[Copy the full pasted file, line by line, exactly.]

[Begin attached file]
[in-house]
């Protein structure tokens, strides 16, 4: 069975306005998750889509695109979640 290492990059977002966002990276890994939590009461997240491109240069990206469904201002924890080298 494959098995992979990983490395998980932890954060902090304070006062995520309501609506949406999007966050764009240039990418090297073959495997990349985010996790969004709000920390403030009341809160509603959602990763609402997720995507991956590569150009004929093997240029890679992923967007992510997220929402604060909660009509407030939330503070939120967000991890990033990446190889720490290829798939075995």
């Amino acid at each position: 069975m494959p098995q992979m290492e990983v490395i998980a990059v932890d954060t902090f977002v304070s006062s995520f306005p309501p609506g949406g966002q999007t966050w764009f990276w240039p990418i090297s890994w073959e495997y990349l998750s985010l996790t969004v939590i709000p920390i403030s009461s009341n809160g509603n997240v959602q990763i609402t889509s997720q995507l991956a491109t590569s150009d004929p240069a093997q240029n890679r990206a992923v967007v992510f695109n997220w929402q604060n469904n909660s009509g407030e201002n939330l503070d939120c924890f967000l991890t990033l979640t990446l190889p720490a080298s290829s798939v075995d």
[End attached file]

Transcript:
[in-house]
């Protein structure tokens, strides 16, 4: 069975306005998750889509695109979640 290492990059977002966002990276890994939590009461997240491109240069990206469904201002924890080298 494959098995992979990983490395998980932890954060902090304070006062995520309501609506949406999007966050764009240039990418090297073959495997990349985010996790969004709000920390403030009341809160509603959602990763609402997720995507991956590569150009004929093997240029890679992923967007992510997220929402604060909660009509407030939330503070939120967000991890990033990446190889720490290829798939075995």
């Amino acid at each position: 069975m494959p098995q992979m290492e990983v490395i998980a990059v932890d954060t902090f977002v304070s006062s995520f306005p309501p609506g949406g966002q999007t966050w764009f990276w240039p990418i090297s890994w073959e495997y990349l998750s985010l996790t969004v939590i709000p920390i403030s009461s009341n809160g509603n997240v959602q990763i609402t889509s997720q995507l991956a491109t590569s150009d004929p240069a093997q240029n890679r990206a992923v967007v992510f695109n997220w929402q604060n469904n909660s009509g407030e201002n939330l503070d939120c924890f967000l991890t990033l979640t990446l190889p720490a080298s290829s798939v075995d």